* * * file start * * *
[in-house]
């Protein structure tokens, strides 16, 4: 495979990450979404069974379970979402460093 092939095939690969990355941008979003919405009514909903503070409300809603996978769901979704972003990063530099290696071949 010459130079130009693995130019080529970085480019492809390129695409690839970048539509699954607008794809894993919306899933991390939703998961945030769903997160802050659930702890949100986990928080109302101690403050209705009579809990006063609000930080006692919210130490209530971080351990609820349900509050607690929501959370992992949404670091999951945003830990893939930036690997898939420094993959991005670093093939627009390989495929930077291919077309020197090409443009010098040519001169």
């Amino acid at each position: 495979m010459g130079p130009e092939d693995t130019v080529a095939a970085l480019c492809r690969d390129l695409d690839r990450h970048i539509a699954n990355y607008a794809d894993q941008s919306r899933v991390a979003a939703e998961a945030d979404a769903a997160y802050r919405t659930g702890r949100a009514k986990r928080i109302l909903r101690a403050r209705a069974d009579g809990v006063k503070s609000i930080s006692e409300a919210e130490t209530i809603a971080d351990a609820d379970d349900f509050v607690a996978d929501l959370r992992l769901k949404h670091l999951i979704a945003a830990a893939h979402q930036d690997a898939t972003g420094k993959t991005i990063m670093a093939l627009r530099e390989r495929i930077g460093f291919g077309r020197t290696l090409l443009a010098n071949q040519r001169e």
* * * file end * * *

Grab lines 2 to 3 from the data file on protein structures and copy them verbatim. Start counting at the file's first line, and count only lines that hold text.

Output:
């Protein structure tokens, strides 16, 4: 495979990450979404069974379970979402460093 092939095939690969990355941008979003919405009514909903503070409300809603996978769901979704972003990063530099290696071949 010459130079130009693995130019080529970085480019492809390129695409690839970048539509699954607008794809894993919306899933991390939703998961945030769903997160802050659930702890949100986990928080109302101690403050209705009579809990006063609000930080006692919210130490209530971080351990609820349900509050607690929501959370992992949404670091999951945003830990893939930036690997898939420094993959991005670093093939627009390989495929930077291919077309020197090409443009010098040519001169």
């Amino acid at each position: 495979m010459g130079p130009e092939d693995t130019v080529a095939a970085l480019c492809r690969d390129l695409d690839r990450h970048i539509a699954n990355y607008a794809d894993q941008s919306r899933v991390a979003a939703e998961a945030d979404a769903a997160y802050r919405t659930g702890r949100a009514k986990r928080i109302l909903r101690a403050r209705a069974d009579g809990v006063k503070s609000i930080s006692e409300a919210e130490t209530i809603a971080d351990a609820d379970d349900f509050v607690a996978d929501l959370r992992l769901k949404h670091l999951i979704a945003a830990a893939h979402q930036d690997a898939t972003g420094k993959t991005i990063m670093a093939l627009r530099e390989r495929i930077g460093f291919g077309r020197t290696l090409l443009a010098n071949q040519r001169e």